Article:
Florida roundup: Praise for parental choice, a high school boot camp & more

Students at the Florida Youth Challenge Academy.

Message from Florida. Skeptics in Louisiana shouldn’t fight expanded school choice and other reforms that boosted student achievement in Florida, writes Patricia Levesque, executive director of the Foundation for Excellence in Education. Some especially notable lines from her post on the new EdFly Blog: “No amount of regulatory compliance can hope to match a system of decentralized parental choice. Compliance models focus on school and grade-level average results, while empowered parents focus on the particular needs of their children.”

Ed reform group shuts down. Communities for Teaching Excellence, a group that supports the revamp of teacher evaluations and has a presence in Hillsborough County, is closing shop. The Los Angeles Times reports the Gates Foundation ended its financial support. It paraphrases Amy Wilkins, the group’s chairwoman, as saying CTE “was not hitting its marks in terms of generating press coverage and building community coalitions.”

Rick Scott tries to build bridges with teachers. Story from StateImpact Florida here.

High school meets boot camp. The Florida Times Union profiles an alternative school on the fringes of Jacksonville that gives at-risk teens a second chance with structure: “The cadets begin a highly regimented day at 4:45 a.m. with physical training then breakfast and inspection followed by classes starting at 8 a.m. The classes are segregated by gender except for special assemblies. They participate in tutoring, mentoring, counseling and do chores such as their own laundry or cleaning up the barracks and academy grounds. Lights out is 8:45 p.m.”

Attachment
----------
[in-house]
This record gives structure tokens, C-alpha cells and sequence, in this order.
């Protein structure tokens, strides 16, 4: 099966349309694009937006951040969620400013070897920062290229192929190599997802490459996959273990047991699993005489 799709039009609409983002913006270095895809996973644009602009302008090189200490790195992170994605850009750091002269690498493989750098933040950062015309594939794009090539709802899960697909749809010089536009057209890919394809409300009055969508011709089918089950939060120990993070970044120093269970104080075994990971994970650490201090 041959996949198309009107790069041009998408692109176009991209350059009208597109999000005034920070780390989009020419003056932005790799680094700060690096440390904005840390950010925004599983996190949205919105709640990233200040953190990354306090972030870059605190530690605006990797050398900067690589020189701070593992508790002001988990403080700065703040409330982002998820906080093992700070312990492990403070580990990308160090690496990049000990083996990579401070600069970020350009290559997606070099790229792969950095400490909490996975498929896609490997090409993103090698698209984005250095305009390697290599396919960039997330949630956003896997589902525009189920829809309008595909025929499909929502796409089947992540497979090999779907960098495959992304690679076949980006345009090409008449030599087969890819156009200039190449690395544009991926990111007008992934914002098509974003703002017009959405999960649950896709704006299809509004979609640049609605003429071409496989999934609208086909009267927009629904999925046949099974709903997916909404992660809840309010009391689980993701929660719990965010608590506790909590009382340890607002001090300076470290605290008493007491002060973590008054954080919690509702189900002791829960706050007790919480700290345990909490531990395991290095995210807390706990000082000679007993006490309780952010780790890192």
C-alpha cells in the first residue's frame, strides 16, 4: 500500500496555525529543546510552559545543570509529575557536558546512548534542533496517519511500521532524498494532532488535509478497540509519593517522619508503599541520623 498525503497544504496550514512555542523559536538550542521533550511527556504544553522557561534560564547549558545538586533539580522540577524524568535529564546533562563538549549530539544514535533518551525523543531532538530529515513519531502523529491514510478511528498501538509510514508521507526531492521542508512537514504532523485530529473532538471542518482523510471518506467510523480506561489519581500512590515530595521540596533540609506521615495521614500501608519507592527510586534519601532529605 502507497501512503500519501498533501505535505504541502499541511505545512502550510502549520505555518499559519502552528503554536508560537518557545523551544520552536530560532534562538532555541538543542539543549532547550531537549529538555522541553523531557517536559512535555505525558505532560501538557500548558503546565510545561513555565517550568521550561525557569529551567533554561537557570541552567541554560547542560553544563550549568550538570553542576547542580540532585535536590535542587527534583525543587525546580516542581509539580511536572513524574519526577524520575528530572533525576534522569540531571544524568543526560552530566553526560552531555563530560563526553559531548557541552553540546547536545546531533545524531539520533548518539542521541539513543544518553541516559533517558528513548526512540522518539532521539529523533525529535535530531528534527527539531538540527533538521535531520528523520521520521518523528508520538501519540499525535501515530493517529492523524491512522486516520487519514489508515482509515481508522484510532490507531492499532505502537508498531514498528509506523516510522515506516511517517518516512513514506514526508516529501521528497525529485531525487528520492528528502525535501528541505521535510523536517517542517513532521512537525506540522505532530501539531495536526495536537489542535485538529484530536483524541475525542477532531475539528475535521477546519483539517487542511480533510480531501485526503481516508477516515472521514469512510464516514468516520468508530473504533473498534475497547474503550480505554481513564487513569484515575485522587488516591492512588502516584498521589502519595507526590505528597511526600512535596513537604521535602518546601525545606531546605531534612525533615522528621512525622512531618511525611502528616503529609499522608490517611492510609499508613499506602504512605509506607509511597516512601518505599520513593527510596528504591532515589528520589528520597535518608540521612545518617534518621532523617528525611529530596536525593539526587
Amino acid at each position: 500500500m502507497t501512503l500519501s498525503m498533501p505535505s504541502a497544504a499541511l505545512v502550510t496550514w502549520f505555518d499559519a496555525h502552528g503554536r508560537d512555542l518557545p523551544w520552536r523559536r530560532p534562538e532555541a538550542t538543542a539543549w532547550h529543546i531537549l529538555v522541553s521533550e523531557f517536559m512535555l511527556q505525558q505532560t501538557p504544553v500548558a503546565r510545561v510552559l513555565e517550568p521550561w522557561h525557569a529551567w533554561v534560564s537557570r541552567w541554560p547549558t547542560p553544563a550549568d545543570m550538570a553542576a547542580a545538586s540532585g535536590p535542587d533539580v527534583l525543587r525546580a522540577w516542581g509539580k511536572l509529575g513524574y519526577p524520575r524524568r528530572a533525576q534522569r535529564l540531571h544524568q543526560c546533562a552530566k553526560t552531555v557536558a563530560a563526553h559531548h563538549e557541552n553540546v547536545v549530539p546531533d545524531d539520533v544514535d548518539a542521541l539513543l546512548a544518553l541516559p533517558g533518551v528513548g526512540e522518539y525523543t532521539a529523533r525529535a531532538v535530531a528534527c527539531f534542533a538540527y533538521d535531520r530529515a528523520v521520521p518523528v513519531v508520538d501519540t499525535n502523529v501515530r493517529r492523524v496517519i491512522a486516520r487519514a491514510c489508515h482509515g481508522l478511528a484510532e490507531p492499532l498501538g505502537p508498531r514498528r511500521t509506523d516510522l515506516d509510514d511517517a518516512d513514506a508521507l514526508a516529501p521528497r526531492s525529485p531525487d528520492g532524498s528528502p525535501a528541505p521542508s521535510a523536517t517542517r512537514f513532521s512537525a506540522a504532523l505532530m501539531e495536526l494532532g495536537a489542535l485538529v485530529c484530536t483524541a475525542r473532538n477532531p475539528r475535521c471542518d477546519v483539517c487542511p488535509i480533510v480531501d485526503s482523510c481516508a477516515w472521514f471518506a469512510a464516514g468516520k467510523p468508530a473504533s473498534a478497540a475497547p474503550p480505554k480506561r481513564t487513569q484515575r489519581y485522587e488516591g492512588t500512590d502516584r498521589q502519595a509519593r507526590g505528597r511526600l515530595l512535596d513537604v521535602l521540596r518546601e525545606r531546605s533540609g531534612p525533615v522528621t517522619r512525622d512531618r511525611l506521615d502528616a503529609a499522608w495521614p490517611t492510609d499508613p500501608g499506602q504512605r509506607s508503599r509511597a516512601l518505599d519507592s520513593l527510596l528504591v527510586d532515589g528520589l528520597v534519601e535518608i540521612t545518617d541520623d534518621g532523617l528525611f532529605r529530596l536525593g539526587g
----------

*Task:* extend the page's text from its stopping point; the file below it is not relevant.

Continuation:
Superintendents put tax credit scholarships on list. The Tampa Bay Times Gradebook blog posts the ideas being considered by a committee of seven superintendents charged by Gov. Scott with finding ways to reduce red tape for teachers. Times reporter Jeff Solochek notes, “Many of the ideas under consideration have little to do with teachers and bureaucracy, though.” On the list: “Repeal of the state corporate tax credit scholarship program.”

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BY Ron Matus

Ron Matus is director for policy and public affairs at Step Up for Students and a former editor of redefinED. He joined Step Up in February 2012 after 20 years in journalism, including eight years as an education reporter with the Tampa Bay Times (formerly the St. Petersburg Times). Ron can be reached at rmatus@stepupforstudents.org or (727) 451-9830. Follow him on Twitter @RonMatus1 and on facebook at facebook.com/redefinedonline.